Reading Time: 3 minutes

I’ve finished reading Timothy Keller’s book The Reason for God. It was a hard slog, especially the last section, in which he announces he’s not going to argue for God’s existence any more because everyone already agrees with him whether they admit it or not (yes, he actually says that), and instead devotes his time to writing theological fan-fiction about how happy and glorious and wonderful everything will be when Jesus comes back.

I’ve addressed Keller’s arguments regarding inherited religious beliefs and truth-seeking methods of belief formation, as well as whether evolved reasoning abilities are trustworthy. This will be my third and last post.

As part of his everyone-already-agrees-with-me argument, Keller says that people’s moral intuitions can only be justified if God exists:

Most people feel that human rights are not created by us but are found by us, that they are there and must be honored by majorities, whether they like them or not. But… [if there is no god] who gets the right to put their subjective, arbitrary moral feelings into law? You may say “the majority has the right to make the law,” but do you mean that then the majority has the right to vote to exterminate a minority? If you say “No, that is wrong,” then you are back to square one. “Who sez” that the majority has a moral obligation not to kill the minority? [p.159]

Just in the spirit of being absolutely fair to Keller (because I’m nothing if not fair!), I’ll acknowledge that these are legitimate things to ask. The question of who gets to make the rules, and the meta-rules about what sorts of rules they can and can’t make, are issues that every society has to grapple with.

That said – and now I’m going to be less charitable – Keller obviously isn’t asking these questions because he wants answers. Secular philosophers have written lengthy treatises on the non-supernatural origins of morality, but he doesn’t even acknowledge any of these efforts, much less make any attempt to refute them. Like the creationists who deploy strategic pessimism and insist that scientific mysteries are just too hard for us to figure out, Keller wants us to conclude that our moral views are inexplicable, throw up our hands and say “God did it”.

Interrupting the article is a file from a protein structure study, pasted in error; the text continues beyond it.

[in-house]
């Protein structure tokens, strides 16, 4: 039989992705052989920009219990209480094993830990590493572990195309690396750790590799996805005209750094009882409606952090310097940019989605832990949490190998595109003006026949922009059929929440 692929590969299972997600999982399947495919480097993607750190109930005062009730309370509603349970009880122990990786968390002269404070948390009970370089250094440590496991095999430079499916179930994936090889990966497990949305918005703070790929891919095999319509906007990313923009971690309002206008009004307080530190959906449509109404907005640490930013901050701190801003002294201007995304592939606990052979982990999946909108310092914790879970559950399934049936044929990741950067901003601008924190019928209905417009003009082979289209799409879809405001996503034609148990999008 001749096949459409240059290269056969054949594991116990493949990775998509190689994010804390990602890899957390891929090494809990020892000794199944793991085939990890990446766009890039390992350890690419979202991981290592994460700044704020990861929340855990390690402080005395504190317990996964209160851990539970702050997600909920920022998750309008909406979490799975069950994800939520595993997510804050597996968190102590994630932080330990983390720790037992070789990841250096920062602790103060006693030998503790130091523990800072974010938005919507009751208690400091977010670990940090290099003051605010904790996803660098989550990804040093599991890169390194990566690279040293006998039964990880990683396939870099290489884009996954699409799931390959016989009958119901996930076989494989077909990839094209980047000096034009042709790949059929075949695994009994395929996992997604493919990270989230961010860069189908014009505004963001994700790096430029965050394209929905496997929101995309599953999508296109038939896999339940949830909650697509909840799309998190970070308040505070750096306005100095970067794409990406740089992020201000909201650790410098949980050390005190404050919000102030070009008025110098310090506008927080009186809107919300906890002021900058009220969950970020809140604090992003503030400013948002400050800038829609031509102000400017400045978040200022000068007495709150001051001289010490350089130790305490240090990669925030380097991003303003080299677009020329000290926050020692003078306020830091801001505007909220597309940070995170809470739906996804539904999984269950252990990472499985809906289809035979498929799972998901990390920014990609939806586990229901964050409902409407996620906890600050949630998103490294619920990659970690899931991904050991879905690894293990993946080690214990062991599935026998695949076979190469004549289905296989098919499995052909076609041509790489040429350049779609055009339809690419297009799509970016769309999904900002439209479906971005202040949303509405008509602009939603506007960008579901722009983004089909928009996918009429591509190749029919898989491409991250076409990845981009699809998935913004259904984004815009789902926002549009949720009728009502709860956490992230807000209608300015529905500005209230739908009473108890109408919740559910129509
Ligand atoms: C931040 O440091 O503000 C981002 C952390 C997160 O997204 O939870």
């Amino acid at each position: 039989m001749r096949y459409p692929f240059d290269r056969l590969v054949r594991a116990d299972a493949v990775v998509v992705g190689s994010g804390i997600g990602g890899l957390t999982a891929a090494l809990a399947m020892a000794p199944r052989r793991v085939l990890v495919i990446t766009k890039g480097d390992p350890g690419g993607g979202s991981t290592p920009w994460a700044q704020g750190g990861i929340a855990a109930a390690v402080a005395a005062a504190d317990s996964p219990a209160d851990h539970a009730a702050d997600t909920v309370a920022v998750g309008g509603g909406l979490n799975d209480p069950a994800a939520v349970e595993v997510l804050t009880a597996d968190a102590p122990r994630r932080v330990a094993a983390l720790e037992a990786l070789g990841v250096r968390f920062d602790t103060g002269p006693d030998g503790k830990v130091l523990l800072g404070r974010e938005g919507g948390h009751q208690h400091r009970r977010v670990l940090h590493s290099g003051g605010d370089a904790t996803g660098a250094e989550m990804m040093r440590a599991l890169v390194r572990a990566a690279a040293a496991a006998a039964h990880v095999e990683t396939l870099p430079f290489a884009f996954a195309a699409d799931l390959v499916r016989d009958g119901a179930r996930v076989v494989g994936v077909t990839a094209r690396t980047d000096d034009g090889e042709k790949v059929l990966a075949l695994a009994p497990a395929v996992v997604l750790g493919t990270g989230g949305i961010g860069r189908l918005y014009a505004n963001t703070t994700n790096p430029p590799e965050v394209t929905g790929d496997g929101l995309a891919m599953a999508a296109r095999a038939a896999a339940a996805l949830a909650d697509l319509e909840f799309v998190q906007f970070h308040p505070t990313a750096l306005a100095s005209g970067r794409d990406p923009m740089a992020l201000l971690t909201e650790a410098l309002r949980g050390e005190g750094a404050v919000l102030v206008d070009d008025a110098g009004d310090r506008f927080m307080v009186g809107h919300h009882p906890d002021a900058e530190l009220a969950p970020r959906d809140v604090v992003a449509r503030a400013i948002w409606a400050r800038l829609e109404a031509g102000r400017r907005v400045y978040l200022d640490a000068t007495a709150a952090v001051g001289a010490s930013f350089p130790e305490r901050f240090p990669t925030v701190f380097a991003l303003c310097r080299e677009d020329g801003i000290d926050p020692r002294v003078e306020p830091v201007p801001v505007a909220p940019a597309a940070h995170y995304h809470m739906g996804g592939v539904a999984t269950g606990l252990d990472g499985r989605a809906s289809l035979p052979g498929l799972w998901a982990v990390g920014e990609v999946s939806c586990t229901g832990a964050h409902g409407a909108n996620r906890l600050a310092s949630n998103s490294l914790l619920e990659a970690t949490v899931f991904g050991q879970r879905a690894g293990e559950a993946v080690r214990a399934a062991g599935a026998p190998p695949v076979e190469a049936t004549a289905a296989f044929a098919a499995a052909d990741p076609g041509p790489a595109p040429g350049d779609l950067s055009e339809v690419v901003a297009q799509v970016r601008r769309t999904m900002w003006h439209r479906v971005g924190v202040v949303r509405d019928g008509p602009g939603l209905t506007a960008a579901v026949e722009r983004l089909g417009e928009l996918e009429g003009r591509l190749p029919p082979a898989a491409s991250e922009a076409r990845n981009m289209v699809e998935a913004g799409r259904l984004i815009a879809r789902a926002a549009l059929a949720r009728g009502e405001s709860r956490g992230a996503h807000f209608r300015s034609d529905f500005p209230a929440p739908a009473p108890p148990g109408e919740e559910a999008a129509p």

But here’s the incredible part. You’d think that after making an argument like this, Keller would present a case for why his particular religious beliefs offer a solution to this problem. But the astonishing thing is, he doesn’t. He just takes it for granted that people who believe in God have a firm grounding for their moral views, and moves on without saying anything more about the subject. (The lazy, arrogant “you already know I’m right” mentality probably detracts from the perceived necessity of actually defending disputable points.)

Keller’s implicit claim is that God’s existence settles moral debates, but this is obviously wrong. Millions of people who believe in God disagree, often starkly and sometimes violently, about what’s moral and what’s not, and they all cite their beliefs about God’s will in favor of those diametrically opposed views. As I said to Peter Hitchens, if the clouds parted and a luminous, bearded figure appeared and boomed out his commandments, we’d be having a different debate, but that’s not the world we live in.

Even admitting God into the picture for the sake of argument, we wind up right back where we were before, facing the problem of who gets to make the rules and why. What happens when someone says, “God spoke to me and said he wants me to kill you”?

If you believe human rights are a reality, then it makes much more sense that God exists than that he does not. [p.162]

Again, this claim is left hanging with no justification. Human rights are a modern idea, and one that’s entirely foreign to the Bible, which endorses racism, patriarchy, slavery, divine-right monarchy, and other ideas that we now recognize as antithetical to human rights. Keller’s attempt to claim this idea for Christianity is another example of how the forces of religious orthodoxy battle to hold back moral progress as long as possible, and then when they finally lose, turn around and claim credit for the outcome they fought to prevent.

The answer to Keller’s “who sez” quandary, as I’ve written before, is that morality isn’t a question of “who”, but a question of “why”. Morality is and can only be a set of principles which rational agents freely agree to because it produces the greatest good for everyone in the long run. If we let reason and the evidence guide us, we’ll eventually converge on the same conclusions. Belief in gods makes that consensus harder, not easier, to reach, by encouraging people to consider their own personal opinions and prejudices to be sacrosanct.

Avatar photo

DAYLIGHT ATHEISM Adam Lee is an atheist author and speaker from New York City. His previously published books include "Daylight Atheism," "Meta: On God, the Big Questions, and the Just City," and most...